Kindle Paperwhite

King’s It was the first book that I ever read on the Kindle Paperwhite, and the experience convinced me that I would happily read anything on the Paperwhite. The Kindle Paperwhite 3G weighs just 217 grams, has a battery that can last for weeks, features a built-in light for reading day or night, and can hold thousands of books on 4 GB of memory.

In addition, the Paperwhite 3G can download titles over Wi-Fi, or over an included, free, 3G network connection that requires no contract or extra fees. That 3G network means that even if you’re travelling, you can buy a book and it will download to Paperwhite, as long as there’s an available 3G network.

Using the device outdoors, the Paperwhite is also impressive because it features a glare-free screen, so even at the beach, on a sunny day, you can keep reading without squinting at the screen.

Since I got my first Kindle Paperwhite, I’ve read more than a dozen books, and while I still do love reading some books on paperback, the Paperwhite is freeing because it’s so easy to take more than one book with you, and it fits just about anywhere. There are also phenomenal covers for the device, which add some style, and protect the device from bumps and scratches.

Fall Reads on the Kindle


Stephen King is one of my go-to suggestions for fall reading because he is not only a genius storyteller, but he writes stories that I think fit well for reading during this season. Most of us don’t get enough time to read in the summer, but I find I can make a little more time in the fall, and winter, to read a great book.

It would have to be my top pick for anyone who wants a great horror story, but The Stand is another classic, especially since King re-wrote it in 1990 to add more than 400 pages that actually improve the already incredible, apocalyptic story.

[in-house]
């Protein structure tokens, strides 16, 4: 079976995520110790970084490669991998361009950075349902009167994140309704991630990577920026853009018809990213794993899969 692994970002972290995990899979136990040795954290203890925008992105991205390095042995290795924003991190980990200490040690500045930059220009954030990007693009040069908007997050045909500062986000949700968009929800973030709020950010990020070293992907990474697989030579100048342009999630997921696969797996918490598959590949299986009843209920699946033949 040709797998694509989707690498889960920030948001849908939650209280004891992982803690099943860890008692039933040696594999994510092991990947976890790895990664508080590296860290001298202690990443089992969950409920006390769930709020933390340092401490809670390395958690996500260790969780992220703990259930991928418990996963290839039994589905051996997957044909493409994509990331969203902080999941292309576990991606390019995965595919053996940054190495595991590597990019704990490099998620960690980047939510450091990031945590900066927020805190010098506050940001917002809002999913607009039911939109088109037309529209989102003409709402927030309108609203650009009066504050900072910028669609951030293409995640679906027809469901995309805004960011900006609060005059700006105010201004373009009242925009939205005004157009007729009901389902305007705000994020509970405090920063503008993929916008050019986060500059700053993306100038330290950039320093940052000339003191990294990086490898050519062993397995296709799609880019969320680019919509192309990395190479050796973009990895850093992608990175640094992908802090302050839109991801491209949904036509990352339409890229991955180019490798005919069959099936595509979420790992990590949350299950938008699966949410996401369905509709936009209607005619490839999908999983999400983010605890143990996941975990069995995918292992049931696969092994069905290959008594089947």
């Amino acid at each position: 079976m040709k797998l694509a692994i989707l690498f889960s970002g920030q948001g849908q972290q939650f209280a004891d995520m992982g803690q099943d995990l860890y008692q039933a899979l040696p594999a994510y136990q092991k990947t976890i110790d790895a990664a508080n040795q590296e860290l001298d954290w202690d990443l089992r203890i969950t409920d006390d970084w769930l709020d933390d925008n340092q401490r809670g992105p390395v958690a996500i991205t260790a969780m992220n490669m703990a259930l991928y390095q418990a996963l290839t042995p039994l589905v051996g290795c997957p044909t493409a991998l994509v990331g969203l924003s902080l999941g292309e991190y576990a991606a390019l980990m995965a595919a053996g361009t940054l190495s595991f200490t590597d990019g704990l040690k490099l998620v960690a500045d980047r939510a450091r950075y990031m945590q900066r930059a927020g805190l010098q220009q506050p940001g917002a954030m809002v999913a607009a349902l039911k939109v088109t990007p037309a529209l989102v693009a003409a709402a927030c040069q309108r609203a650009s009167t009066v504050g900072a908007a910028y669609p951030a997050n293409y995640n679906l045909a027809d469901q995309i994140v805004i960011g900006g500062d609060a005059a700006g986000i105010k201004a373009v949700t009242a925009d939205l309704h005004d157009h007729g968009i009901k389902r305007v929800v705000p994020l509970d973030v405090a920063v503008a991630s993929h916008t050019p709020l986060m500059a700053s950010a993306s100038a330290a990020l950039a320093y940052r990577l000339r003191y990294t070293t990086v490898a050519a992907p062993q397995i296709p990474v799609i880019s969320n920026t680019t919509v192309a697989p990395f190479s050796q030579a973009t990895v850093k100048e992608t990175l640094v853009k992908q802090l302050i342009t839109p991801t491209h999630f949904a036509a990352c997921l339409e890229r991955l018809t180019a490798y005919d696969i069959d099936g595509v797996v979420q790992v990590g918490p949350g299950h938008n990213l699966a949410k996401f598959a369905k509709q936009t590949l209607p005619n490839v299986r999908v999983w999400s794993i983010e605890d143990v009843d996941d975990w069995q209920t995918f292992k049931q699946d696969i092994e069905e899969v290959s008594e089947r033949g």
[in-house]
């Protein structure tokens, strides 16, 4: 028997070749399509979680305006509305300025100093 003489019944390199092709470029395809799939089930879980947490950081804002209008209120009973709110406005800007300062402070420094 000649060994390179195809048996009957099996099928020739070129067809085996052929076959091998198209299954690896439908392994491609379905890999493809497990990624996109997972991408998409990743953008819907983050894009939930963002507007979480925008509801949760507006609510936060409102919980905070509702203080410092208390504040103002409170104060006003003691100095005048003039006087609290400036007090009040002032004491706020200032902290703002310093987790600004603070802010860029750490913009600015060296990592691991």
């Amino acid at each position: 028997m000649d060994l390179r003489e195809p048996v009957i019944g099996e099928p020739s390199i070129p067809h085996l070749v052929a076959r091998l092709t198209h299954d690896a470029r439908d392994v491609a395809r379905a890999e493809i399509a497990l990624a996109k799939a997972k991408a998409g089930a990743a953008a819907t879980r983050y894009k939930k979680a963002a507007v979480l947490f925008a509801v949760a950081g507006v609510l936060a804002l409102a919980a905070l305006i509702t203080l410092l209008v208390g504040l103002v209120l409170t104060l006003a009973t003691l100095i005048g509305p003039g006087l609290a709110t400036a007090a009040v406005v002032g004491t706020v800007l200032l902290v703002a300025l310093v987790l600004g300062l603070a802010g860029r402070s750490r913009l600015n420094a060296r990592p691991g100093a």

For lighter fall reading, The Martian by Andy Weir is a great read for science, and science fiction, fans. Fantasy fans should check out The Magicians by Lev Grossman, or for something more epic, there’s of course George R. R. Martin’s A Game of Thrones. Those two books not only complement the television series’, but add far more depth than what you will ever see on screen.

Baseball fans, or anyone who wants to read an engrossing story about the world of baseball, should check out Moneyball: The Art of Winning an Unfair Game by Michael Lewis, a surprising novel that reads like a documentary, but is absolutely fascinating, even for someone like me who doesn’t watch baseball.

Considering the breadth of novels available as ebooks in the Kindle Store, there are a lot of options though if any of my suggestions don’t quite suit you. Since I’m an avid reader, I can suggest about 100 great books, depending on what you like to read, so feel free to ask for suggestions in the comments below.

And perhaps in a couple of weeks, I’ll have to revisit my reading list again and suggest some holiday-themed reads.

About The Author

W. Andrew Powell
Editor-In-Chief

W. Andrew Powell lives, sleeps, eats, and breaths movies and entertainment. Since launching The GATE in 1999 Andrew has enjoyed being a pest to any publicist who would return his calls.

In his “spare time,” Andrew is also an avid photographer, and writes about leisure travel and hotels around the world.